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Allergen-like Molecules from Parasites

[ Vol. 21 , Issue. 2 ]

Author(s):

Ju Yeong Kim, Myung-Hee Yi and Tai-Soon Yong*   Pages 186 - 202 ( 17 )

Abstract:


Parasite infections modulate immunologic responses, and the loss of parasite infections in the last two to three decades might explain the increased prevalence of allergic diseases in developed countries. However, parasites can enhance allergic responses. Parasites contain or release allergen-like molecules that induce the specific immunoglobulin, IgE, and trigger type-2 immune responses. Some parasites and their proteins, such as Anisakis and Echinococcus granulosus allergens, act as typical allergens. A number of IgE-binding proteins of various helminthic parasites are cross-reactive to other environmental allergens, which cause allergic symptoms or hamper accurate diagnosis of allergic diseases. The cross-reactivity is based on the fact that parasite proteins are structurally homologous to common environmental allergens. In addition, IgE-binding proteins of parasites might be useful for developing vaccines to prevent host re-infection. This review discusses the functions of the IgE-biding proteins of parasites.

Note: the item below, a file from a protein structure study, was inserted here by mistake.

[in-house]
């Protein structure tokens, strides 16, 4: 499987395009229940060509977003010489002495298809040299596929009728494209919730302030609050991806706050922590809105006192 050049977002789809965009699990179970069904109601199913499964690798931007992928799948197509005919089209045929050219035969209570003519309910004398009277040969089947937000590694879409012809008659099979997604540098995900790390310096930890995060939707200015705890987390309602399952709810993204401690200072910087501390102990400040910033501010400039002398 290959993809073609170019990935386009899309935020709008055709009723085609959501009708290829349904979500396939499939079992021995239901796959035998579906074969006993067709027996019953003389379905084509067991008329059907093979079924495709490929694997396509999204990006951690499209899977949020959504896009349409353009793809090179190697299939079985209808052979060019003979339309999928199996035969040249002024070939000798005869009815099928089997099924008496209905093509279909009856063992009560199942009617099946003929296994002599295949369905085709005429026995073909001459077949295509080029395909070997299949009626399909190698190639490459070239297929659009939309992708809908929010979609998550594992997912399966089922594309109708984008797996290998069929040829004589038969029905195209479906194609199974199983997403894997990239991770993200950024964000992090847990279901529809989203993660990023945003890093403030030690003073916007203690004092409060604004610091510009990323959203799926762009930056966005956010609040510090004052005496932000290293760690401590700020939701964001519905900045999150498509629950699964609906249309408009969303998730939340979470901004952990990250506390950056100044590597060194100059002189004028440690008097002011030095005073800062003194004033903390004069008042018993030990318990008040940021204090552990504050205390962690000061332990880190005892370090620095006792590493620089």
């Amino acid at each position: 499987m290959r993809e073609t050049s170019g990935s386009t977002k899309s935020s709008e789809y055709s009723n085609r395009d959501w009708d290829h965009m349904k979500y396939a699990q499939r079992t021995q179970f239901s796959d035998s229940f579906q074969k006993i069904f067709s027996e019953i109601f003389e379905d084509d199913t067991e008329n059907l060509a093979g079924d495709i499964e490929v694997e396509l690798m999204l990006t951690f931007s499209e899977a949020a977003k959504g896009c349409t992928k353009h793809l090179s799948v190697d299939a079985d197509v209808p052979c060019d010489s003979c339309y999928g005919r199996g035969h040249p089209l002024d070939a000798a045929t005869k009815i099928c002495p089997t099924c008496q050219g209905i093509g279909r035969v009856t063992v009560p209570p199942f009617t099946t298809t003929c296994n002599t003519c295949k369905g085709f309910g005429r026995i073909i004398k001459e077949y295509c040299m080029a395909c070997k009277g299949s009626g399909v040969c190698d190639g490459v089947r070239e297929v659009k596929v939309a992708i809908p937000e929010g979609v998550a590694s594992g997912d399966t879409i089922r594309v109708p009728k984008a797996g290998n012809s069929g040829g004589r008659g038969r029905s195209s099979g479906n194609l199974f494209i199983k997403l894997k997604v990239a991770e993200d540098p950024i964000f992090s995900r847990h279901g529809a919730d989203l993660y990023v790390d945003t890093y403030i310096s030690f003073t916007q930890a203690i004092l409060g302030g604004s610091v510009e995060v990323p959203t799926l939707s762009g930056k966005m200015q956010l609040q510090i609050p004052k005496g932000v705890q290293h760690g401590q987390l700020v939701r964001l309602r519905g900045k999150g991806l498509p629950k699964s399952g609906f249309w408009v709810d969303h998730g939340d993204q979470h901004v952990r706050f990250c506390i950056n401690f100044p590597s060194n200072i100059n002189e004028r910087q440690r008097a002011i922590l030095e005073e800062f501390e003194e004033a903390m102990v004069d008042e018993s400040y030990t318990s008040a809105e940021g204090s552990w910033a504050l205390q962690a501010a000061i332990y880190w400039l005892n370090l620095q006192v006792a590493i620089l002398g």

Keywords:

Allergen, Anisakis, Echinococcus granulosus, IgE-binding protein, parasite, helminths.

Affiliation:

Department of Environmental Medical Biology, Institute of Tropical Medicine, and Arthropods of Medical Importance Resource Bank, Yonsei University College of Medicine, Seoul 03722, Department of Environmental Medical Biology, Institute of Tropical Medicine, and Arthropods of Medical Importance Resource Bank, Yonsei University College of Medicine, Seoul 03722, Department of Environmental Medical Biology, Institute of Tropical Medicine, and Arthropods of Medical Importance Resource Bank, Yonsei University College of Medicine, Seoul 03722

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